What should be playing in the background as you read this:
Alright – Kendrick Lamar
First things first. I’m speaking from the vantage point of a Black man, so my limited experience is probably different from that of a woman.
One of the first things that is said to me when I tell people I’m going somewhere out of the country is “*Gasp!* Be safe out there!” It’s coming from a good place. Me being me, though, my initial response is usually something like “Be safe out there? We got Bloods and Crips right here!” I’m being facetious. The picture I’m trying to paint is that the world isn’t some hellscape in which the United States is the ultimate safe zone. In fact, there are dangers in the U.S. that in some ways don’t exist in many other parts of the world, or at least aren’t as prevalent. Sometimes, I even feel safer in other parts of the world than I do here. You have to take care everywhere.
On the other hand, though, I don’t want to downplay the question because they make a really good point. It’s important to be aware that there are risks involved anytime you walk into an unfamiliar environment, and it’s true that this is definitely the case for an American citizen traveling to a different country, especially if you don’t speak the language or are unfamiliar with the culture. Safety is always my main priority. My point here, though, is just that there are misconceptions and overestimations about how hostile and predatory the rest of the world is, relative to the U.S.
The good news is there’s measures you can take to up your safety, and most of them are probably things you do all the time here at home. I’m not here to get too deep into it, but I’m talking about the basics: don’t walk around with a stack of cash in your hand and all of your valuables in a massive backpack; pay attention to your surroundings; don’t follow a complete stranger down some dark alley or deserted sideroad; trust your gut. In my experience, the most common thing I’ve had to watch for is theft, so I’m particularly keen on keeping an eye out for that sort of thing. Of course, there are a number of other tried and true hacks and tips I employ particularly for when I’m abroad, but all of these things hold true when you’re visiting another country and will likely go a long way in upping your defensive game.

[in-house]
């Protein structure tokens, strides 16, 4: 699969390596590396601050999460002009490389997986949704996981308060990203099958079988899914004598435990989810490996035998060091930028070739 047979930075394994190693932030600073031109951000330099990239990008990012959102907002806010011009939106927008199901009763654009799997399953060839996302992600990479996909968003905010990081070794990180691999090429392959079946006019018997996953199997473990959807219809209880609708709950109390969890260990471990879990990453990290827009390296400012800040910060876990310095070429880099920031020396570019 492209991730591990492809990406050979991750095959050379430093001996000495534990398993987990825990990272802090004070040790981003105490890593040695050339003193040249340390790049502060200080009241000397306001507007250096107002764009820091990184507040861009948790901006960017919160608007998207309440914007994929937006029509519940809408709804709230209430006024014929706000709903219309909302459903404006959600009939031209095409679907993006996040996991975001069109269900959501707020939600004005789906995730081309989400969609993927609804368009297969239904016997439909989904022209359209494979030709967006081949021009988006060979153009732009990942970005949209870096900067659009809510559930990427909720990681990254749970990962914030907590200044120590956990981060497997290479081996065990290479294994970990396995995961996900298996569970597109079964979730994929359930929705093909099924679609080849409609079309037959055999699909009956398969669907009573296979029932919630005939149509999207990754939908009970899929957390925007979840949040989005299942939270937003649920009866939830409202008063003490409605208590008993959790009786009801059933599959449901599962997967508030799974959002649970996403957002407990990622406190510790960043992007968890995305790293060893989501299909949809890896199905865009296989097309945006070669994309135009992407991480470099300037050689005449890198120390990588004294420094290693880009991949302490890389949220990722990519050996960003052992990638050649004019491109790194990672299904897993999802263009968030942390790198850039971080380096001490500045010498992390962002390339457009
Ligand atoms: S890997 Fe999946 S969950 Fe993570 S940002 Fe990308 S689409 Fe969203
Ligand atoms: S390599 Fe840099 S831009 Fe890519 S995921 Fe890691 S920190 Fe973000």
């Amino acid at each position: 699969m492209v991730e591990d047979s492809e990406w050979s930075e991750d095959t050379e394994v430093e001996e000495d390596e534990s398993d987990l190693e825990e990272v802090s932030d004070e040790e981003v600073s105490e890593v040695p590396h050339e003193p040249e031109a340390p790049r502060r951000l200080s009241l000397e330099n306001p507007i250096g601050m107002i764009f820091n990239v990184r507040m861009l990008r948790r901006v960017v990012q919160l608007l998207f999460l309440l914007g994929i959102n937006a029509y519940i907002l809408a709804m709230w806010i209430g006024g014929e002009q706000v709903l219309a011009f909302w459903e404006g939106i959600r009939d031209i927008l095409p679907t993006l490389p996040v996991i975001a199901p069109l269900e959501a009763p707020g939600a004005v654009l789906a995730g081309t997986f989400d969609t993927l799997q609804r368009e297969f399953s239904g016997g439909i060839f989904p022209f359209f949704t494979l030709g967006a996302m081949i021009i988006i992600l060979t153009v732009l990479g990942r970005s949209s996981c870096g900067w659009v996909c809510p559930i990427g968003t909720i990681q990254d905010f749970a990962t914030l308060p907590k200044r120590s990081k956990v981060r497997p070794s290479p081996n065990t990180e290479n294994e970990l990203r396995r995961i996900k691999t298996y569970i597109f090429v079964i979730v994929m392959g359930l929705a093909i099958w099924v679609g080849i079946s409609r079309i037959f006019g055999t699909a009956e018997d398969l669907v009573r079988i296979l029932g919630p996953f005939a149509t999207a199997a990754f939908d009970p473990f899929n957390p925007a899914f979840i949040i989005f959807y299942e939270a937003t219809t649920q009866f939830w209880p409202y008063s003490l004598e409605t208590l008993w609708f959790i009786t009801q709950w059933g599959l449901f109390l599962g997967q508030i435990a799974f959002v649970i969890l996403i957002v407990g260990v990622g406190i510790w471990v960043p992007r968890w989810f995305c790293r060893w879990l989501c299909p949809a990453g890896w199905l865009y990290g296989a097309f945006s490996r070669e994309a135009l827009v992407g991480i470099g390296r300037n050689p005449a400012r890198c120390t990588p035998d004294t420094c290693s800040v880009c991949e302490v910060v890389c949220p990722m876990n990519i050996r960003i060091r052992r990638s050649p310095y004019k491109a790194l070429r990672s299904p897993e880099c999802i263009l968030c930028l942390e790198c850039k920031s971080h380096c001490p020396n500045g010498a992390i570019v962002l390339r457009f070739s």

One other point I want to touch on is this: There are people who cook up scams to prey on tourists. In my experience, that subset of people is a minority. Most people are not interested in actually harming or robbing you. Now, have I had the experience of feeling like a store owner, vendor, etc. just sensed a payday as soon as they saw me or heard me speaking in my Californian accent? Yup, absolutely. But most of them probably weren’t harboring any intentions of robbing, fighting, or even cheating me. Show respect, and chances are you’ll receive it in return.
Okay time to wrap this up and circle back to that question in the title. Generally speaking, my short answer is yes, but you have to prepare appropriately. Do your research ahead of time and take stock of your surroundings. Remember your basic safety principles and check online for some safety tips from fellow travelers. But don’t be afraid of the world. It’s out there and it’s worth seeing.
We gon’ be alright.